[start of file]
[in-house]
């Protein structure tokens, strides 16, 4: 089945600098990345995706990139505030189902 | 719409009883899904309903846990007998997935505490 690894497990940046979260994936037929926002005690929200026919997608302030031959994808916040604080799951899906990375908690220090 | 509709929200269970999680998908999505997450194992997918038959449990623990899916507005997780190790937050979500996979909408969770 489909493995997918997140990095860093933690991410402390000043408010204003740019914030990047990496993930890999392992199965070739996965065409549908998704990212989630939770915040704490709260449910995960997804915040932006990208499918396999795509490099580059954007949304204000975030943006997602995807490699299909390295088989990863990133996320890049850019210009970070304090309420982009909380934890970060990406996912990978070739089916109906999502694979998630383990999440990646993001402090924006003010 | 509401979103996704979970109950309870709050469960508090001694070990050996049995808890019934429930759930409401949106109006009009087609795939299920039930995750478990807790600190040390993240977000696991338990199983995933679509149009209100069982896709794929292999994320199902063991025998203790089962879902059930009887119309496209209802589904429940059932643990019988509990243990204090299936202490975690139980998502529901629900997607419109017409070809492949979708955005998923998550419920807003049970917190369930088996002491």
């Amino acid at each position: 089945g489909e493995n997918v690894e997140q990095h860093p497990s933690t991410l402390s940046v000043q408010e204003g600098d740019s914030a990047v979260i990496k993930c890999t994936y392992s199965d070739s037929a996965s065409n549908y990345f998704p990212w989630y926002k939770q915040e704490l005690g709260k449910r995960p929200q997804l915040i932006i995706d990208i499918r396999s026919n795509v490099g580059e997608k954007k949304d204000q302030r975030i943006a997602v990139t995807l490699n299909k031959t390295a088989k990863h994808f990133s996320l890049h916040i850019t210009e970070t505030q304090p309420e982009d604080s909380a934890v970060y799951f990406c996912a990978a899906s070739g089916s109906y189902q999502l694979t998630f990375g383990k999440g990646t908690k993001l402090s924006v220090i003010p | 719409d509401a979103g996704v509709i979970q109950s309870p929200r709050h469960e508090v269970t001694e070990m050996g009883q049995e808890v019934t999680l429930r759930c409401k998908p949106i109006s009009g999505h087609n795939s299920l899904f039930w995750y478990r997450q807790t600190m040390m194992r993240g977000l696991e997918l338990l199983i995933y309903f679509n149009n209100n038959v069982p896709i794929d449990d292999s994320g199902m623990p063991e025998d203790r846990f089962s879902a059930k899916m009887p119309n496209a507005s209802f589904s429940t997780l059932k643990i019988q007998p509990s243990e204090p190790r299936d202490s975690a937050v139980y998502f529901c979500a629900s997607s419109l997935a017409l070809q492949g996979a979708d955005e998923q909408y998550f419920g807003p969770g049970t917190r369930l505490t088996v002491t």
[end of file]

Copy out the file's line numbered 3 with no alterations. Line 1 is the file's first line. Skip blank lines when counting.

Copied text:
């Amino acid at each position: 089945g489909e493995n997918v690894e997140q990095h860093p497990s933690t991410l402390s940046v000043q408010e204003g600098d740019s914030a990047v979260i990496k993930c890999t994936y392992s199965d070739s037929a996965s065409n549908y990345f998704p990212w989630y926002k939770q915040e704490l005690g709260k449910r995960p929200q997804l915040i932006i995706d990208i499918r396999s026919n795509v490099g580059e997608k954007k949304d204000q302030r975030i943006a997602v990139t995807l490699n299909k031959t390295a088989k990863h994808f990133s996320l890049h916040i850019t210009e970070t505030q304090p309420e982009d604080s909380a934890v970060y799951f990406c996912a990978a899906s070739g089916s109906y189902q999502l694979t998630f990375g383990k999440g990646t908690k993001l402090s924006v220090i003010p | 719409d509401a979103g996704v509709i979970q109950s309870p929200r709050h469960e508090v269970t001694e070990m050996g009883q049995e808890v019934t999680l429930r759930c409401k998908p949106i109006s009009g999505h087609n795939s299920l899904f039930w995750y478990r997450q807790t600190m040390m194992r993240g977000l696991e997918l338990l199983i995933y309903f679509n149009n209100n038959v069982p896709i794929d449990d292999s994320g199902m623990p063991e025998d203790r846990f089962s879902a059930k899916m009887p119309n496209a507005s209802f589904s429940t997780l059932k643990i019988q007998p509990s243990e204090p190790r299936d202490s975690a937050v139980y998502f529901c979500a629900s997607s419109l997935a017409l070809q492949g996979a979708d955005e998923q909408y998550f419920g807003p969770g049970t917190r369930l505490t088996v002491t």